By Giang Lam, clinical pharmacist at CHOC
Over-the-counter (OTC) medications provide quick access to treatment options for a variety of minor ailments. They enable patients to self-treat many symptoms with relatively low cost, and avoid unnecessary visits to the doctor’s office. Unfortunately, the accessibility and affordability of OTC medications has also led to many misconceptions regarding over-the-counter medication safety.
Many consumers believe that OTC medications are completely safe with no risk of side effects. Since they don’t require a physician visit or a prescription, many people think OTCs are harmless. The truth is many of these OTC medications start out as prescription medications before going over the counter. The way that they work in our body is exactly the same as the prescription version and has the same potential for harmful side effects when not taken properly.
Some consumers believe that it is safe to take larger doses or to take the medication more frequently when the recommended dose doesn’t seem to work, instead of seeking a consultation with their pharmacist or physician. The product is often taken as long as symptoms persist. Active ingredients, warnings, and recommended dosing listed on the product label are often ignored due to the perceived safety of OTC medications. Many OTC medication labels will not provide dosing until your child is a certain age or weight since they are not approved or studied in younger children.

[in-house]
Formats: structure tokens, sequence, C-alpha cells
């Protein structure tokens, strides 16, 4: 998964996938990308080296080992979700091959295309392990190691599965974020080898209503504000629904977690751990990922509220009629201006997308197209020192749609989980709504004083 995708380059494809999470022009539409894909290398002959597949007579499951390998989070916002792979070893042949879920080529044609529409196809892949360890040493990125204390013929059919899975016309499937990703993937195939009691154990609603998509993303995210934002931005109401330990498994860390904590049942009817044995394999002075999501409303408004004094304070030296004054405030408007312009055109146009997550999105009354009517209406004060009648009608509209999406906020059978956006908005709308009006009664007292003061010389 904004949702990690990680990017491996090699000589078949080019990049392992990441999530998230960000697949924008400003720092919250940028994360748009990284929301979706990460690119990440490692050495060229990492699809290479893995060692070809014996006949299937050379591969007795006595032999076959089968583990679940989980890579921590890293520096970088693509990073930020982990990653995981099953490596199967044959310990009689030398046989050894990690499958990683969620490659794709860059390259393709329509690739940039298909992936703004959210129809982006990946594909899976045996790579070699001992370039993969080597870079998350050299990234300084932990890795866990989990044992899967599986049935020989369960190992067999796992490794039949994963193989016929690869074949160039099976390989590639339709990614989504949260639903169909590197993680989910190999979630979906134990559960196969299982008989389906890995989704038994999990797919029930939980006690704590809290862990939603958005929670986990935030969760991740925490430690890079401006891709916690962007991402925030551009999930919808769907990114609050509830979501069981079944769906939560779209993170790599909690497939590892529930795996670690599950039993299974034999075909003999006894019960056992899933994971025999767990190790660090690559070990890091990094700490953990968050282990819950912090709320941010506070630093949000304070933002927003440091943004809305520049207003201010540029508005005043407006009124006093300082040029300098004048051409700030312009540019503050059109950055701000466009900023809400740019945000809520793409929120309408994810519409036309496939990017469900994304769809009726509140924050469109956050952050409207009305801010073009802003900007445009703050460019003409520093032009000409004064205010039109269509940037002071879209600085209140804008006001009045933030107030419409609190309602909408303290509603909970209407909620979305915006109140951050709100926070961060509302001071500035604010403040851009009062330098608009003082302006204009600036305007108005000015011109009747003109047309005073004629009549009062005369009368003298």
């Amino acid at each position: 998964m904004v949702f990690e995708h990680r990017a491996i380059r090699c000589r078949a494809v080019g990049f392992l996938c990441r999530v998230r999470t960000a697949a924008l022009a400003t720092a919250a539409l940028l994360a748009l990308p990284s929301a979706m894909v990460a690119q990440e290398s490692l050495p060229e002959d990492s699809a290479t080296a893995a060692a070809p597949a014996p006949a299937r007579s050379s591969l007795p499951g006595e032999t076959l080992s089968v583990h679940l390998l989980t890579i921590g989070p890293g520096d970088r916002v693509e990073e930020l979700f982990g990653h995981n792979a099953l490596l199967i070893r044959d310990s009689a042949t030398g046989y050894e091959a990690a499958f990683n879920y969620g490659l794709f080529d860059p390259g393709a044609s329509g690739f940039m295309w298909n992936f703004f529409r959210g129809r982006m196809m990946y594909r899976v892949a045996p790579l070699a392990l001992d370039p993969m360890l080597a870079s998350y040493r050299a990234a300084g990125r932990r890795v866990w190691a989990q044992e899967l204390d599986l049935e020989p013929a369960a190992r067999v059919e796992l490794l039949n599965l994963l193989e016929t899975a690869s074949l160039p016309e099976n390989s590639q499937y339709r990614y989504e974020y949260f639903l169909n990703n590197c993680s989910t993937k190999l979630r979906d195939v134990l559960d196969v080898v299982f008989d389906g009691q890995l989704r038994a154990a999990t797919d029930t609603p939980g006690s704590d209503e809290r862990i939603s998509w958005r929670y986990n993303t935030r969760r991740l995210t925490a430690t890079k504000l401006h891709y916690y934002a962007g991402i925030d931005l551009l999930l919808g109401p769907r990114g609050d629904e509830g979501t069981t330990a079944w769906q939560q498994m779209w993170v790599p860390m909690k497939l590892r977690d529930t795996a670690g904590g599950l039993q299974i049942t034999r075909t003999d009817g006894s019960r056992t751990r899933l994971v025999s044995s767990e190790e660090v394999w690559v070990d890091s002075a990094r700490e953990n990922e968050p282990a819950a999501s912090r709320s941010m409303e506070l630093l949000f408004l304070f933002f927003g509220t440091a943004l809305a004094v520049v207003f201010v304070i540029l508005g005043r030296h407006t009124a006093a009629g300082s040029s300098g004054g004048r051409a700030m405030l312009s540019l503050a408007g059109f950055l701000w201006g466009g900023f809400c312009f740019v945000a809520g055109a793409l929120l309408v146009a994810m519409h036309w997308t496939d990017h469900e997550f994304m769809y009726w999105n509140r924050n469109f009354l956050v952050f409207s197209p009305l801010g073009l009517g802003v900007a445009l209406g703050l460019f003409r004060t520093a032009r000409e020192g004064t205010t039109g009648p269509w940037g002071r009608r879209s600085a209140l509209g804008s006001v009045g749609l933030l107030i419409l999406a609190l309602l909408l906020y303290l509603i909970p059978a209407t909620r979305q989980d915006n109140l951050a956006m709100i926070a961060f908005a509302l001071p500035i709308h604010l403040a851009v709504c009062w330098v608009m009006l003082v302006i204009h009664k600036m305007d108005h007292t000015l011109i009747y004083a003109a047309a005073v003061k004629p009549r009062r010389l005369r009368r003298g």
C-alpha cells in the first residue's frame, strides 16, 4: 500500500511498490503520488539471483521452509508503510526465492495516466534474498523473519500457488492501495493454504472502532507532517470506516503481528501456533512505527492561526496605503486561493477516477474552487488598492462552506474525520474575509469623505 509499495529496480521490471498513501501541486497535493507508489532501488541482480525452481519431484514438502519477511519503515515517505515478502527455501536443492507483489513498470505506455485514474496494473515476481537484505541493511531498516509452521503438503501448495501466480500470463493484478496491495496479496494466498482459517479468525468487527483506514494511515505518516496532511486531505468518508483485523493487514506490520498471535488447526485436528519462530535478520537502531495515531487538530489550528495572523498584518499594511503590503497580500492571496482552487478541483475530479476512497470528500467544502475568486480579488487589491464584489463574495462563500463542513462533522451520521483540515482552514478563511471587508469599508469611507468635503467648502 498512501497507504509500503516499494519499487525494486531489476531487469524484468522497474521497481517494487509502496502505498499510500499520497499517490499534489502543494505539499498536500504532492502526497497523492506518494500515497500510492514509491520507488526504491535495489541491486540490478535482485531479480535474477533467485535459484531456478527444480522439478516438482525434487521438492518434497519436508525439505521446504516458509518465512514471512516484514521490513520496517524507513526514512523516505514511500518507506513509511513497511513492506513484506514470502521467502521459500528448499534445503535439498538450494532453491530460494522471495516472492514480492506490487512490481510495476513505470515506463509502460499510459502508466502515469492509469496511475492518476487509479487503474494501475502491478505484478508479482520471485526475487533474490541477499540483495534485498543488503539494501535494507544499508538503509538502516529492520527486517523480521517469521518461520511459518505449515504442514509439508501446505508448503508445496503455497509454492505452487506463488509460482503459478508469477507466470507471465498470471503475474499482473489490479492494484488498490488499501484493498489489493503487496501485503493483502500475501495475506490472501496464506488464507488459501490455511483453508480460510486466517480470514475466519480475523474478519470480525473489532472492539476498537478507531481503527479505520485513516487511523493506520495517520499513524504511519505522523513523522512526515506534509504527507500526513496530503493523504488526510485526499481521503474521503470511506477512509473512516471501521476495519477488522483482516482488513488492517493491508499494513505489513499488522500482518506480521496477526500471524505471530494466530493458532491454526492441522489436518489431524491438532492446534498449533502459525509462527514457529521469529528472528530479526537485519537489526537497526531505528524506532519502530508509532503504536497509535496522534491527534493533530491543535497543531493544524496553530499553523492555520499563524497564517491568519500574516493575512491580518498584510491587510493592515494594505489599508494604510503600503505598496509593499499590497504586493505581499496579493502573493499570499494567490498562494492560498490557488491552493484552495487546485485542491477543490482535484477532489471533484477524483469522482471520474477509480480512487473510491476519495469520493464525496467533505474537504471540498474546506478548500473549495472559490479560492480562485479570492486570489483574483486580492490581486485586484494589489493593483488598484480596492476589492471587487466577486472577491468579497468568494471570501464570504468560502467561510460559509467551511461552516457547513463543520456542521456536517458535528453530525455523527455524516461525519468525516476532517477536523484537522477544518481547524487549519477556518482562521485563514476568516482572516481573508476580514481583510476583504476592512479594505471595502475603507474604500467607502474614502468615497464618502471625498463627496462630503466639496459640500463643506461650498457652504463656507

One of the most frequent complications faced when evaluating over-the-counter medication safety is the duplication of ingredients. The same active ingredient can often be found in prescription and OTC formulations. For example, acetaminophen is a common pain reliever and fever reducer that is often combined with other ingredients. It can be found in narcotic pain relievers, cough and cold medications, and sleep aids. Duplicating an ingredient such as this one can result in an accidental overdose with serious and dangerous consequences.
Acetaminophen vs. ibuprofen and how to administer both safely
Brand name manufacturers will list all the active ingredients in the product label on the side of the box, but, the ingredients may not always appear on the front label. It is essential to compare product labels when taking multiple OTC and prescription medications to prevent duplicating ingredients. Over-the-counter medication safety is crucial, as they can still have interactions with prescription medications so it is important to discuss with your pharmacist or physician.
Keep these tips in mind to ensure your family is taking medications safely:
- Read the product label. Know what you’re taking or giving to your child, how to take it and possible side effects.
- Try to avoid products with multiple ingredients or mixing of OTC products if possible.
- Discuss risks and benefits of OTC and prescription medications with your pharmacist and physician.
- Seek medical attention if symptoms persist or worsen.
- Like prescription medications, store OTC medications safely and out of the reach of children.